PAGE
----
Jeff Nichols

If any of you feel like joining Jeff in his cause, send me email (see the sidebar link), and I will forward your message and email address to him. -- John P Reid

Thursday, April 07, 2005

Wilson's Auction April 4, 2005

On Monday, April 4, my wife and I went to Wilson’s Auction Sales in Lincoln, DE, for the semi-annual Delaware Special Auction. We have missed very few of these in the last 15 years. The Smyrna-Clayton Heritage Association had a similar auction the same night in Smyrna, DE. I wish these organizations would communicate better. However, the crowd at both auctions was close to normal. Some people managed to get to both.

I went to Wilson's because a dealer can usually buy for resale better there. Indeed, I bought a lot of good clean saleable old books. But this auction is changing. Much of the usual crowd was there: collectors, dealers, historical society people, and the like. However, there was one woman who I know only sells on the Internet. At least two couples and one individual were strangers, and I am guessing from their purchases they were eBay dealers as well.

Dave Wilson was in fine form. He was selling 130 lots an hour. It was sometimes hard to keep track of who had the bid. Most of the Delaware books were sold during the first two hours, and prices were low. Of course, the postcards did well. They always do. Later in the sale the majority of lots were miscellaneous paper ephemera: advertising, billheads, deeds, maps, bookplates, pamphlets, and posters. Some of us sat in awe of little Ziploc bags of brownish paper scraps going for hundreds of dollars.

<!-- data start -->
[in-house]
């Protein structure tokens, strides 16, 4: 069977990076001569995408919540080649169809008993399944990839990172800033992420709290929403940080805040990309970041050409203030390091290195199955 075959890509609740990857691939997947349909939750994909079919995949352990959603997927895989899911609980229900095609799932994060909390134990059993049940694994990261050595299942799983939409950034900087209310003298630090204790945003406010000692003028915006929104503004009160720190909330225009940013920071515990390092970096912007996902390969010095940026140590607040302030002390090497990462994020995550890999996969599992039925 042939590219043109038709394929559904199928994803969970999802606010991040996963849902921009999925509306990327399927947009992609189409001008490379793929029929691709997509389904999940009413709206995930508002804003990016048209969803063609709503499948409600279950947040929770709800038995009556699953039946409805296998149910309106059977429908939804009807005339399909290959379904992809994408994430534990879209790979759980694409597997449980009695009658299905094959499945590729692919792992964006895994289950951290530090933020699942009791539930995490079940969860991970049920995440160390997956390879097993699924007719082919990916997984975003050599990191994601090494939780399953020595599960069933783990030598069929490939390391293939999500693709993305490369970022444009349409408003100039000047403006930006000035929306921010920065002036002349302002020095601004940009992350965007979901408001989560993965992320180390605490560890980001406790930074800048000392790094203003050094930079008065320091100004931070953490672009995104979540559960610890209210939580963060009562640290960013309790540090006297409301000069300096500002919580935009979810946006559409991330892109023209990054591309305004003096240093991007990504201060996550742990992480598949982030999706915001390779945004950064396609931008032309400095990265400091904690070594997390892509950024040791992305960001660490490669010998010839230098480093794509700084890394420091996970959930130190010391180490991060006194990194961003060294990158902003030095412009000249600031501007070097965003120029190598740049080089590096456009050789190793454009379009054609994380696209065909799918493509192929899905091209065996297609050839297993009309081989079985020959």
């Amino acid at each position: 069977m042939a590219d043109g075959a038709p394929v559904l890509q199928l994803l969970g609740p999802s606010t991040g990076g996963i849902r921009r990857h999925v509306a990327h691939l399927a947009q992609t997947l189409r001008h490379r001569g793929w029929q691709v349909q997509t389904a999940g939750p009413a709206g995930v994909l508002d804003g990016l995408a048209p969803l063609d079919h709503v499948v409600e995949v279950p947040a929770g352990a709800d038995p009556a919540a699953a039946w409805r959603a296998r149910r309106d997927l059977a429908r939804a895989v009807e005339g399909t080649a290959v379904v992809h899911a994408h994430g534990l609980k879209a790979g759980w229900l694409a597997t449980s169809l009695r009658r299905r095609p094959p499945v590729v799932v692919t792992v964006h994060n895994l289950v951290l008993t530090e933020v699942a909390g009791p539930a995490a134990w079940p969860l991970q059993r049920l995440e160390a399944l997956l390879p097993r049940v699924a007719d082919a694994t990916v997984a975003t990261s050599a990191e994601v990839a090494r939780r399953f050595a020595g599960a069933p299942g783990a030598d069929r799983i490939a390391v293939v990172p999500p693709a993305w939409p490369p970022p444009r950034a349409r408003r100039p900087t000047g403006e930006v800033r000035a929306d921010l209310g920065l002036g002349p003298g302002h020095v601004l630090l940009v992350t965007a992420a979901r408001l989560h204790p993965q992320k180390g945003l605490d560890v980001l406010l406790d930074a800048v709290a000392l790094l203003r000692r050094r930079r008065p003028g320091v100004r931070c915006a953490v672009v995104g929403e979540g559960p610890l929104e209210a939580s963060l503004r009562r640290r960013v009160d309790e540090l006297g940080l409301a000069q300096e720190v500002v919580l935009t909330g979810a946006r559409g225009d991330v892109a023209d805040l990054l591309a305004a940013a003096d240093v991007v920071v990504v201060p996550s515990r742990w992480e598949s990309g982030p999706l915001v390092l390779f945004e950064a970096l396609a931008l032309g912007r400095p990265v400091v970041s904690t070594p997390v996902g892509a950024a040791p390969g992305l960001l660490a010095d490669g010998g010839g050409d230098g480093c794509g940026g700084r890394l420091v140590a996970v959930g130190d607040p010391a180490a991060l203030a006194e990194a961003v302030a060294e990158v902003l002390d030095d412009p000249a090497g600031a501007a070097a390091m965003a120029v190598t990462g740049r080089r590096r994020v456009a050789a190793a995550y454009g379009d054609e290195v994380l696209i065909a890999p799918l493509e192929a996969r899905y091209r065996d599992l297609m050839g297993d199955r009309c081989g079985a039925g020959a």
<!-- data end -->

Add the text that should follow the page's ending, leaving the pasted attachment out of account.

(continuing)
Wilson's is still a folk rite. The diehard collectors sit all night for the one or two treasures they want. A lot of the old-timers are dead now. Even more are ailing and not up to a night out in a noisy, cold auction gallery. But they are being replaced by the new collectors and the emerging eBay dealers.

How It All Began

In 1985, I started carrying collectible old Delaware books in my antiques shop in New Castle County, Delaware, and found there was a lot of local interest. These books became a major part of my business. I worked hard to become expert in the field and began publishing a printed subscription newsletter Collecting Delaware Books in 1992. In 2000, the newsletter became a Web site. It is still growing, but I wanted a way to offer current news and casual thoughts without the bother of a formal article. Hence, this blog was born.